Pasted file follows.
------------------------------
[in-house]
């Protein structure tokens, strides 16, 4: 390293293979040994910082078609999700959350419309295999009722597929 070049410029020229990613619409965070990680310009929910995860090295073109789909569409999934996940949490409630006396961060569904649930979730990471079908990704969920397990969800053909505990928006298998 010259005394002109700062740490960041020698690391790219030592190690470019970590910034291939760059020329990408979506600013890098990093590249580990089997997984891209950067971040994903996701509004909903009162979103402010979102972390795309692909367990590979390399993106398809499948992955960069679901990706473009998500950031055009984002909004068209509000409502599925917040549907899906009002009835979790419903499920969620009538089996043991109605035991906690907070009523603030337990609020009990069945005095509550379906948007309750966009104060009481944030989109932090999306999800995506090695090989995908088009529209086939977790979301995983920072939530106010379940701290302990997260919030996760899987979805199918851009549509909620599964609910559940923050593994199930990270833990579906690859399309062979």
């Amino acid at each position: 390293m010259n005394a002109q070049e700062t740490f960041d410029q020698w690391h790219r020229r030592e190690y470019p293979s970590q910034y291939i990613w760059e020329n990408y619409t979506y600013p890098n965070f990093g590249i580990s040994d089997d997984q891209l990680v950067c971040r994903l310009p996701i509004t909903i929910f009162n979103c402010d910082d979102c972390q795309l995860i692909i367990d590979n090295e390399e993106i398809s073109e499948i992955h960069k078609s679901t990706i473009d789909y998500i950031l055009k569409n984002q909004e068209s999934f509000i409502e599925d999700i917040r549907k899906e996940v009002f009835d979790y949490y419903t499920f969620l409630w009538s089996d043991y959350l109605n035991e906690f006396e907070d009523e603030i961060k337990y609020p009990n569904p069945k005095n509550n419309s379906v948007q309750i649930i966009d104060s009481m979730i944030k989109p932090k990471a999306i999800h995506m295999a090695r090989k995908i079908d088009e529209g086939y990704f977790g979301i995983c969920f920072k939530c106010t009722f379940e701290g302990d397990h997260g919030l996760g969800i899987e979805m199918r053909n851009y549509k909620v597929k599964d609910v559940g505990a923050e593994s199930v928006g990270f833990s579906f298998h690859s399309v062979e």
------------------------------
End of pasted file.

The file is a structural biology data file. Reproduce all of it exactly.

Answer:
[in-house]
């Protein structure tokens, strides 16, 4: 390293293979040994910082078609999700959350419309295999009722597929 070049410029020229990613619409965070990680310009929910995860090295073109789909569409999934996940949490409630006396961060569904649930979730990471079908990704969920397990969800053909505990928006298998 010259005394002109700062740490960041020698690391790219030592190690470019970590910034291939760059020329990408979506600013890098990093590249580990089997997984891209950067971040994903996701509004909903009162979103402010979102972390795309692909367990590979390399993106398809499948992955960069679901990706473009998500950031055009984002909004068209509000409502599925917040549907899906009002009835979790419903499920969620009538089996043991109605035991906690907070009523603030337990609020009990069945005095509550379906948007309750966009104060009481944030989109932090999306999800995506090695090989995908088009529209086939977790979301995983920072939530106010379940701290302990997260919030996760899987979805199918851009549509909620599964609910559940923050593994199930990270833990579906690859399309062979």
């Amino acid at each position: 390293m010259n005394a002109q070049e700062t740490f960041d410029q020698w690391h790219r020229r030592e190690y470019p293979s970590q910034y291939i990613w760059e020329n990408y619409t979506y600013p890098n965070f990093g590249i580990s040994d089997d997984q891209l990680v950067c971040r994903l310009p996701i509004t909903i929910f009162n979103c402010d910082d979102c972390q795309l995860i692909i367990d590979n090295e390399e993106i398809s073109e499948i992955h960069k078609s679901t990706i473009d789909y998500i950031l055009k569409n984002q909004e068209s999934f509000i409502e599925d999700i917040r549907k899906e996940v009002f009835d979790y949490y419903t499920f969620l409630w009538s089996d043991y959350l109605n035991e906690f006396e907070d009523e603030i961060k337990y609020p009990n569904p069945k005095n509550n419309s379906v948007q309750i649930i966009d104060s009481m979730i944030k989109p932090k990471a999306i999800h995506m295999a090695r090989k995908i079908d088009e529209g086939y990704f977790g979301i995983c969920f920072k939530c106010t009722f379940e701290g302990d397990h997260g919030l996760g969800i899987e979805m199918r053909n851009y549509k909620v597929k599964d609910v559940g505990a923050e593994s199930v928006g990270f833990s579906f298998h690859s399309v062979e």